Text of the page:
IJ made an awesome video summarizing the case:

For more information on the case, see this page. The press release says:

Can the government throw you in jail for offering advice on the Internet about what people should buy at the grocery store?

That is exactly the claim made by the North Carolina Board of Dietetics/Nutrition. And that is why today diabetic blogger Steve Cooksey of Stanley, N.C. has teamed up with the Institute for Justice (IJ) to file a major First Amendment lawsuit against the State Board in federal court.

In December 2011, Steve Cooksey started a Dear Abby-style advice column on his blog to answer reader questions. In January 2012, the North Carolina Board of Dietetics/Nutrition informed Steve that he could not give readers personal advice on diet, whether for free or for compensation, because doing so constituted the unlicensed, and thus criminal, practice of dietetics.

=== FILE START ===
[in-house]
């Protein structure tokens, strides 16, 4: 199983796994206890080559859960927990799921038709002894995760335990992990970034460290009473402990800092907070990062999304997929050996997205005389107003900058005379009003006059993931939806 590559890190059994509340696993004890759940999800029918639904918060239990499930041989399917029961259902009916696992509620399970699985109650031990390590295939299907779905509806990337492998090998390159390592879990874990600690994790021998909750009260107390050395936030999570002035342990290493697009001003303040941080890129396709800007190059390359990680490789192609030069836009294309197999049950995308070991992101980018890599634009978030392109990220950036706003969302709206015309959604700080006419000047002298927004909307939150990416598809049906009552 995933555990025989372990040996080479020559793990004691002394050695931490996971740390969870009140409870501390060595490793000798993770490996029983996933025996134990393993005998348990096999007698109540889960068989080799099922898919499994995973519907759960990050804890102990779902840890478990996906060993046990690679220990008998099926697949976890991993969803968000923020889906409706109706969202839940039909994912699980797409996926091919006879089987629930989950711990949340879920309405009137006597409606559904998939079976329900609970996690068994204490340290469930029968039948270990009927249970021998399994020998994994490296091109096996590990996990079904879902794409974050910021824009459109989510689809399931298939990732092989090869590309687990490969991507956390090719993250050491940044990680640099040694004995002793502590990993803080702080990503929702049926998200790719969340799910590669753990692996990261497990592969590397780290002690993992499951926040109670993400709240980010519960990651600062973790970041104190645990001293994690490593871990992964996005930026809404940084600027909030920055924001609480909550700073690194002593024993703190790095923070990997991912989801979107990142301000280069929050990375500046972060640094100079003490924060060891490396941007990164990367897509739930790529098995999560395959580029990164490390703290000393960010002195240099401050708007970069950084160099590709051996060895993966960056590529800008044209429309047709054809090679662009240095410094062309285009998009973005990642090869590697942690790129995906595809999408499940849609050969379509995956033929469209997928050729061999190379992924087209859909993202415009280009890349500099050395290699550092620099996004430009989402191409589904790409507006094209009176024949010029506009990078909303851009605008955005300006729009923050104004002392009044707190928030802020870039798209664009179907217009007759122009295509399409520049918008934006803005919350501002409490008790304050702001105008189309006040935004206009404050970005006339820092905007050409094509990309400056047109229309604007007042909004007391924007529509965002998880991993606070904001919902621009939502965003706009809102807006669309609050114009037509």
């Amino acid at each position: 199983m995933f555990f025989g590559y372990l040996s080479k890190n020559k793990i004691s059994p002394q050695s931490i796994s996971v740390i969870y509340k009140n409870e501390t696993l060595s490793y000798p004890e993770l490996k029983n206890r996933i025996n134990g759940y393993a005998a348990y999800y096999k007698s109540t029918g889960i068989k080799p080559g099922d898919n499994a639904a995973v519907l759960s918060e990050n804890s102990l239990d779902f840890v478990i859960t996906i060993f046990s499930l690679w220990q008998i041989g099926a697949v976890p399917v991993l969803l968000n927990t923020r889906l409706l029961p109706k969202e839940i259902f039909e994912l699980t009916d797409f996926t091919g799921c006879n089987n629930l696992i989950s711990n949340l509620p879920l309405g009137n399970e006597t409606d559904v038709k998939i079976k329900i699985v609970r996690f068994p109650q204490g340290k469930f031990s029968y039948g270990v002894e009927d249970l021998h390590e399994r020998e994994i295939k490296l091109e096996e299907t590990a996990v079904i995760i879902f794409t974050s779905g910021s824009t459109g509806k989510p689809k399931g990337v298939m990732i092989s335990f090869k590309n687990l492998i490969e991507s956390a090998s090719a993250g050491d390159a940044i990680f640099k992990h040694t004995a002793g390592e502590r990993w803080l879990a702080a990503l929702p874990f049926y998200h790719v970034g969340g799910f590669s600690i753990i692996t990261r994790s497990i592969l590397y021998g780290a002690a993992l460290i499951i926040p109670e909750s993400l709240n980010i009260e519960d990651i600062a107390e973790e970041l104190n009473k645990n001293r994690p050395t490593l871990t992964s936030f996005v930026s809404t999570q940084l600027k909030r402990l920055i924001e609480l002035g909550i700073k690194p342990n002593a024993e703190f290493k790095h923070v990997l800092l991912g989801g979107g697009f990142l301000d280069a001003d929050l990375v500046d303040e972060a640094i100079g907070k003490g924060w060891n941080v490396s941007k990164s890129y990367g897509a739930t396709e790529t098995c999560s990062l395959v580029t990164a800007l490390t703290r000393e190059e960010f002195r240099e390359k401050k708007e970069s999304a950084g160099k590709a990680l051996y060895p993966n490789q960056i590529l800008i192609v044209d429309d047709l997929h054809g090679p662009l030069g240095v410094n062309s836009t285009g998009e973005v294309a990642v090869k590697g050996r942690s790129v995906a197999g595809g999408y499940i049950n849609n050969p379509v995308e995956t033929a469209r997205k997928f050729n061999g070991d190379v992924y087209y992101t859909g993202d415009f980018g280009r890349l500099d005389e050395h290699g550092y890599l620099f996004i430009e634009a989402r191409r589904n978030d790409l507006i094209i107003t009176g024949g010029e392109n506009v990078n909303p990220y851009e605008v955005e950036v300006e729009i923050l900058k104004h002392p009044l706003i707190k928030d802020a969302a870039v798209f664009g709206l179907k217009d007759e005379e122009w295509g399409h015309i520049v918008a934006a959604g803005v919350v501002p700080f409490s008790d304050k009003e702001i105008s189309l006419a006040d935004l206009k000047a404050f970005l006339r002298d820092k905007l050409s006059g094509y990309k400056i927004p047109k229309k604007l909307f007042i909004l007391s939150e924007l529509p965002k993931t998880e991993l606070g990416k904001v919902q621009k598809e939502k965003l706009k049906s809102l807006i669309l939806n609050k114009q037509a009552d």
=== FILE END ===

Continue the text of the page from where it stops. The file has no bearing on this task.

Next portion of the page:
The State Board also told Steve that his private emails and telephone calls with friends and readers were illegal. The Board also ordered him to shut down his life-coaching service. Violating the North Carolina licensing law can lead to fines, court orders to be silent and even jail.

“You don’t need the government’s permission to give someone ordinary advice,” said IJ Senior Attorney Jeff Rowes. “North Carolina cannot require Steve to be a state-licensed dietitian any more than it can require Dear Abbey to be a state-licensed psychologist.”

This lawsuit seeks to answer one of the most important unresolved questions in First Amendment law: When does the government’s power to license occupations trump free speech?

“Advice is protected speech,” said IJ attorney Paul Sherman. “Just because the government can license certain types of expert professional advice doesn’t mean the government can license every type of advice.”